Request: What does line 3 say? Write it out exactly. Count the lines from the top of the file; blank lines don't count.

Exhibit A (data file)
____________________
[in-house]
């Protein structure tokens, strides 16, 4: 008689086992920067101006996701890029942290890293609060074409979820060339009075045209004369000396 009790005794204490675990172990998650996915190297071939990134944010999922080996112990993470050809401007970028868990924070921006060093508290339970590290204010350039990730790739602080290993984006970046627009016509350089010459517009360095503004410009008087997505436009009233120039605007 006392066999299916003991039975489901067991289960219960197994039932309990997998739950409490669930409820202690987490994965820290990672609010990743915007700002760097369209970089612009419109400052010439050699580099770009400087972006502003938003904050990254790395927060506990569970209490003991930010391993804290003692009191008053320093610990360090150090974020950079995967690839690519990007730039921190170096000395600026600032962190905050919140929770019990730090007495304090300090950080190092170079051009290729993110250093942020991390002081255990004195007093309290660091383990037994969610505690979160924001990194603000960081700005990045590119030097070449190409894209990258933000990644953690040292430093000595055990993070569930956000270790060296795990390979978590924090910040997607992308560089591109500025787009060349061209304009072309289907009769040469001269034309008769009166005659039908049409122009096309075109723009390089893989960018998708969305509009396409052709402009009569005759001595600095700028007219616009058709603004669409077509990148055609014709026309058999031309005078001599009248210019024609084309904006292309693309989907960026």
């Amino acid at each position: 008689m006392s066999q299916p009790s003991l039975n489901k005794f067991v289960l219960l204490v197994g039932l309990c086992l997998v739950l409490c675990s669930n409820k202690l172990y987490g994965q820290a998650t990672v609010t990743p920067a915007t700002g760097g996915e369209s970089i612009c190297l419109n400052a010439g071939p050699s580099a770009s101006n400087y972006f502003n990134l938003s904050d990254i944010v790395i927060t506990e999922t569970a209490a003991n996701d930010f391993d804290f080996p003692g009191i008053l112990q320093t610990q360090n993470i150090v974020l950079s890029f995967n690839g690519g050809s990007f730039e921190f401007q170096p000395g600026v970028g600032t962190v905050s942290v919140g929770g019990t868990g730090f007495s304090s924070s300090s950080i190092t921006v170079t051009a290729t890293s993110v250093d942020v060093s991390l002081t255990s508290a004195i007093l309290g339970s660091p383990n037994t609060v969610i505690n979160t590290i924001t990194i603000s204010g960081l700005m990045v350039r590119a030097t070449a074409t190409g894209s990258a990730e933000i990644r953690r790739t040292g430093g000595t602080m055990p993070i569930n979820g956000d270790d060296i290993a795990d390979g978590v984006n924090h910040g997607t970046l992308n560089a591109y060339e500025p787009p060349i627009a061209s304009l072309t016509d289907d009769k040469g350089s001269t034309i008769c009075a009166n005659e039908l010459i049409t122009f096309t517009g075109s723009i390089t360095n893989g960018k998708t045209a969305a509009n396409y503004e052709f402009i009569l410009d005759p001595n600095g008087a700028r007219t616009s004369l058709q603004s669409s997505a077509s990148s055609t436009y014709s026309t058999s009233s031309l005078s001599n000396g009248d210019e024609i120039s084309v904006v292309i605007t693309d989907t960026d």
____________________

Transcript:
């Amino acid at each position: 008689m006392s066999q299916p009790s003991l039975n489901k005794f067991v289960l219960l204490v197994g039932l309990c086992l997998v739950l409490c675990s669930n409820k202690l172990y987490g994965q820290a998650t990672v609010t990743p920067a915007t700002g760097g996915e369209s970089i612009c190297l419109n400052a010439g071939p050699s580099a770009s101006n400087y972006f502003n990134l938003s904050d990254i944010v790395i927060t506990e999922t569970a209490a003991n996701d930010f391993d804290f080996p003692g009191i008053l112990q320093t610990q360090n993470i150090v974020l950079s890029f995967n690839g690519g050809s990007f730039e921190f401007q170096p000395g600026v970028g600032t962190v905050s942290v919140g929770g019990t868990g730090f007495s304090s924070s300090s950080i190092t921006v170079t051009a290729t890293s993110v250093d942020v060093s991390l002081t255990s508290a004195i007093l309290g339970s660091p383990n037994t609060v969610i505690n979160t590290i924001t990194i603000s204010g960081l700005m990045v350039r590119a030097t070449a074409t190409g894209s990258a990730e933000i990644r953690r790739t040292g430093g000595t602080m055990p993070i569930n979820g956000d270790d060296i290993a795990d390979g978590v984006n924090h910040g997607t970046l992308n560089a591109y060339e500025p787009p060349i627009a061209s304009l072309t016509d289907d009769k040469g350089s001269t034309i008769c009075a009166n005659e039908l010459i049409t122009f096309t517009g075109s723009i390089t360095n893989g960018k998708t045209a969305a509009n396409y503004e052709f402009i009569l410009d005759p001595n600095g008087a700028r007219t616009s004369l058709q603004s669409s997505a077509s990148s055609t436009y014709s026309t058999s009233s031309l005078s001599n000396g009248d210019e024609i120039s084309v904006v292309i605007t693309d989907t960026d």